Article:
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I’ve been mulling over whether I should write about insurance M&A.  Ugh, yes, I should say something.  What pushed me over the edge was a piece in the WSJ on the purchase of Philadelphia Consolidated.  When I first heard about the deal, I blinked, and said, “Foreign acquirer overpays to enter the US.”  Is Philly a good company?  It’s a great company, but it may not be so under foreign ownership.  And, the price was well in excess of what it would have taken to create/attract the talent for a new venture.  Paying 2.7x book is not a winner.

But, the have been other missteps as well recently.  Liberty Mutual buys Safeco and Ohio Casualty for 1.8x and 1.6x book.  High prices for the assets obtained, and Liberty Mutual can’t lever that much as a mutual company.  It feels like the current management is going for growth at all costs, and the only losers will be the participating policyholders, who will eventually get a lower dividend stream.

I’m also not into funky holding company structures, for example, where a mutual company sells off a piece of a subsidiary to be publicly traded.  In that sense, it was good of ALFA (NYSEARCA:ALFA) to buy in their stock subsidiary (2.0x book), and now Nationwide (NFS) is doing it as well (1.6x book).  Someone buying Nationwide Financial Services at the IPO earned an 8.7% annualized return to the buyout.  ALFA shareholders did better, but I am not sure how much better, because I can’t tell how many times the stock split.  Both beat the returns on the S&P 500.  (I won’t mention the details of how Provident Mutual took Nationwide to the cleaners when they sold themselves; that had an effect on the returns.)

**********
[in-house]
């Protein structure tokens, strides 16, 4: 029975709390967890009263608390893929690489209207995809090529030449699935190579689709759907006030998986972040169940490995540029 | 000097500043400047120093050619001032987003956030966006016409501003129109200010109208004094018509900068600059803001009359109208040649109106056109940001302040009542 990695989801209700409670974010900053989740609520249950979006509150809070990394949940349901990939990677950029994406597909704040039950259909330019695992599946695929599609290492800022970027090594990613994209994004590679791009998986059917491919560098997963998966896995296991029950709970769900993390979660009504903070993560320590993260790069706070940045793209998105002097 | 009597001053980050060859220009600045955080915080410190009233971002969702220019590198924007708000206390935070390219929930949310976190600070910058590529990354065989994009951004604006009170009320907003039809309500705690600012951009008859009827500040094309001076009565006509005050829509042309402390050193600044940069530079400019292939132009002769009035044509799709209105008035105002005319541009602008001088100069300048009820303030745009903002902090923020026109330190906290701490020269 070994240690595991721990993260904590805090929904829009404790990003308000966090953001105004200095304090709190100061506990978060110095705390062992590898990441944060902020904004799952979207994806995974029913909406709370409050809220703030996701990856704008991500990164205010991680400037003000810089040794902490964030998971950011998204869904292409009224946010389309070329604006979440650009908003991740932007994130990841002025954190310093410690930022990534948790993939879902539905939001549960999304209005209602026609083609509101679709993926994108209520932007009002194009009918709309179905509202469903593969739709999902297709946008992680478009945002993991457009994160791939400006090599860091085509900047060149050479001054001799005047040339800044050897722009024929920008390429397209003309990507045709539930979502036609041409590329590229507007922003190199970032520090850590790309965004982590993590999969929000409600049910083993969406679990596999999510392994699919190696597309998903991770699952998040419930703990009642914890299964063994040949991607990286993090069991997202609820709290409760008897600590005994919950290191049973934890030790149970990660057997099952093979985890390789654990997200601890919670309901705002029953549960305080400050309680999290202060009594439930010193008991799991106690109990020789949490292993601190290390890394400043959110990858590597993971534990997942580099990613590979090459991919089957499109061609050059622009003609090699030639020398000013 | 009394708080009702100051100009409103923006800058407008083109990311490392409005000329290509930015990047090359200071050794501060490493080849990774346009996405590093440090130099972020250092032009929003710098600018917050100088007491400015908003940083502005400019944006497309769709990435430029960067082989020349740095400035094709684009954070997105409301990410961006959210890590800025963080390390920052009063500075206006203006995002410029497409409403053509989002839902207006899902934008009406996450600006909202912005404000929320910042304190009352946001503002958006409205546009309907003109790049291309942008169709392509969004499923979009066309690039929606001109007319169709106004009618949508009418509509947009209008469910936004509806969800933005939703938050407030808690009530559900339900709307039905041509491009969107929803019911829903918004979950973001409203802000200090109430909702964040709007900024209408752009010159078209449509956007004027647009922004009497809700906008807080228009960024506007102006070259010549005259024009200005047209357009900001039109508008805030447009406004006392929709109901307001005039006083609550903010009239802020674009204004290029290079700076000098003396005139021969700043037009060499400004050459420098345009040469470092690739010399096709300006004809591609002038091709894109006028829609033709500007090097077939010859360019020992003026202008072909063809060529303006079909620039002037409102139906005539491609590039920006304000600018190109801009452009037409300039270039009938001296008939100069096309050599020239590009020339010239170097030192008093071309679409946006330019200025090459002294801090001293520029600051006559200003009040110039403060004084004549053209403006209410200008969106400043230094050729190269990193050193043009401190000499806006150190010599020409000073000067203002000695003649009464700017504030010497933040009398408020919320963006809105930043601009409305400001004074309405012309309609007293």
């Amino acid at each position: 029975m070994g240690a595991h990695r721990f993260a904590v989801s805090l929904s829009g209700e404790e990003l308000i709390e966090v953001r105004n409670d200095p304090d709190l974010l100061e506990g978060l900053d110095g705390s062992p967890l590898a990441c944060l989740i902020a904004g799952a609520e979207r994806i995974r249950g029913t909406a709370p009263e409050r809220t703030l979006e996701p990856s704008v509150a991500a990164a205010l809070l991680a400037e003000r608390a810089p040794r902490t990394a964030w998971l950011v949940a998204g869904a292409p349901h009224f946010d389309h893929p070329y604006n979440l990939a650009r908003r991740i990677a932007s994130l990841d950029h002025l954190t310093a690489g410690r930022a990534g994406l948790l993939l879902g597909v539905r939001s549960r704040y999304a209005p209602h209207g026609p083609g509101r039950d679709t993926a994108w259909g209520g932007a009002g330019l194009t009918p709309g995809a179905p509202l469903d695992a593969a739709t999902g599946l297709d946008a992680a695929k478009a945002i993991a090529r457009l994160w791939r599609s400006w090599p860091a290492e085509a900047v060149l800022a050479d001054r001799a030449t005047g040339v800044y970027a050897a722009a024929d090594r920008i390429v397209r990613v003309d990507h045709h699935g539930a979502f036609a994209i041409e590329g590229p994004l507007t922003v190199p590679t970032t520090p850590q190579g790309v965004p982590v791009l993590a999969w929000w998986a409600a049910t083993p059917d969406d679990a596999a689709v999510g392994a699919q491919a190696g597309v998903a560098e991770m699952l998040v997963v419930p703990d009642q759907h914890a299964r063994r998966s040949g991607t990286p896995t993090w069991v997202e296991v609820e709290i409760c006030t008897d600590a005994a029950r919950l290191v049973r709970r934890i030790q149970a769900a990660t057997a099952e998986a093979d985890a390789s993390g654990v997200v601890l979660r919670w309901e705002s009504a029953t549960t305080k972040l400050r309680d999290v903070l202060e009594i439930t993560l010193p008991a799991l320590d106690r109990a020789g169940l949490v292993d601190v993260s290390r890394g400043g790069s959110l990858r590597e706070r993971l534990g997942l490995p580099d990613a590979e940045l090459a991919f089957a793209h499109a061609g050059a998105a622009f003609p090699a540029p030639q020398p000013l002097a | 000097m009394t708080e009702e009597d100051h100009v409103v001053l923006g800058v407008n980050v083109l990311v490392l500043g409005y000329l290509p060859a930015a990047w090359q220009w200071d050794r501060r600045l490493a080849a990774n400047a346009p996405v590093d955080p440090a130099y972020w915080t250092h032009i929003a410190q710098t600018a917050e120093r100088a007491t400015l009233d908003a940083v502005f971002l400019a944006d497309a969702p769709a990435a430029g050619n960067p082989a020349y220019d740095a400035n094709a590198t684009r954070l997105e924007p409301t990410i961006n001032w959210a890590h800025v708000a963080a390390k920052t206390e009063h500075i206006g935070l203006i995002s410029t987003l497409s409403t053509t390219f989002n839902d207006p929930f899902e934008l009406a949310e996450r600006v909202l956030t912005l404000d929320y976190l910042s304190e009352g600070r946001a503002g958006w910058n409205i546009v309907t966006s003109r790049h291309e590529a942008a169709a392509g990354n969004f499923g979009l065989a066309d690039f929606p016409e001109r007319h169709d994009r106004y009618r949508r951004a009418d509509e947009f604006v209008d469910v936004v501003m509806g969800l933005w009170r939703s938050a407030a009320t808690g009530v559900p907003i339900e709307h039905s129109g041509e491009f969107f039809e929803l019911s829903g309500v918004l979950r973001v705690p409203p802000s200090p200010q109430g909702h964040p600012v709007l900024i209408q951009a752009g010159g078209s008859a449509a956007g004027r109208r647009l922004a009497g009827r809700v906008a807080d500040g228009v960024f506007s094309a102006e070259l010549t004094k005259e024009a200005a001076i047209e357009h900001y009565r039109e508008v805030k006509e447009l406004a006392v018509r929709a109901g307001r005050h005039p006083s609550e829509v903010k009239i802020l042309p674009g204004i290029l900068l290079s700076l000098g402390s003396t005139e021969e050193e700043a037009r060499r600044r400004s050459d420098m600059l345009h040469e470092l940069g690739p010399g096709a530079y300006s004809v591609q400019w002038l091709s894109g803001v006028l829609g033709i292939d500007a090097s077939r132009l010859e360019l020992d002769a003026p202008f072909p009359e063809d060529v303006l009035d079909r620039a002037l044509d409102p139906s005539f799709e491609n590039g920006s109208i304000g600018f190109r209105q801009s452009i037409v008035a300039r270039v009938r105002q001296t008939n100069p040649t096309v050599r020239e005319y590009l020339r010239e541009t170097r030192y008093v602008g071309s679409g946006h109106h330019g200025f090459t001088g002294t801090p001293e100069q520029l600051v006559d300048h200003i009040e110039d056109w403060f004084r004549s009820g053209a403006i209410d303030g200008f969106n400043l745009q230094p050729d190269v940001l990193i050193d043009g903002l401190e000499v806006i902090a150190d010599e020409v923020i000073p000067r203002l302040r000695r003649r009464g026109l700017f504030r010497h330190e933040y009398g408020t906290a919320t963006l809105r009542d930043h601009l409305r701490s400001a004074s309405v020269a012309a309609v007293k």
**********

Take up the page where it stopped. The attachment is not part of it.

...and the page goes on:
But, think about it from the perspective of the participating policyholders, who nominally own the mutual insurance companies.  That was expensive capital that diluted the dividends that they would have received.  But, mutual policyholders are sleepy, and mutual company managements take advantage of them.

I will mention three more deals before I close.

  • Commerce Group sold itself to Mapfre SA (OTC:MPFRF) (1.6x book).  Another foreign company overpaying for a US presence.  I like the deal, because Safety Insurance will out-compete Commerce/Mapfre.
  • Midland Companies was bought by Munich Re for 2.0x book.  Midland was well-run, but I don’t see the fit with Munich Re.
  • Castlepoint Holdings was bought by Tower Group [CPH:TOWER] at 1.0x book value.  Perhaps a little incestuous, because it was Tower Group’s main reinsurer, but Tower helped bring the IPO to market, and I can’t tell whether this is a bright or dumb idea.

Insurance accounting is opaque to outside experts, and sometimes even to those doing the figures inside the companies.  Management often see marketing or cost synergies in doing deals, but my experience says those aren’t common.  Also, diversification benefits have to be weighed against lack of focus.  It is very difficult to manage disparate business lines.

To those are getting bought out, or who have been bought out, I encourage you to be grateful for the gift that you have received.  For those who own the acquiring company, I must say that the return performance for acquiring companies has been poor.  Consider investing in companies pursuing organic growth, which is often a better idea.

Disclosure: Long SAFT

Source: Don't Overpay for Insurance M&A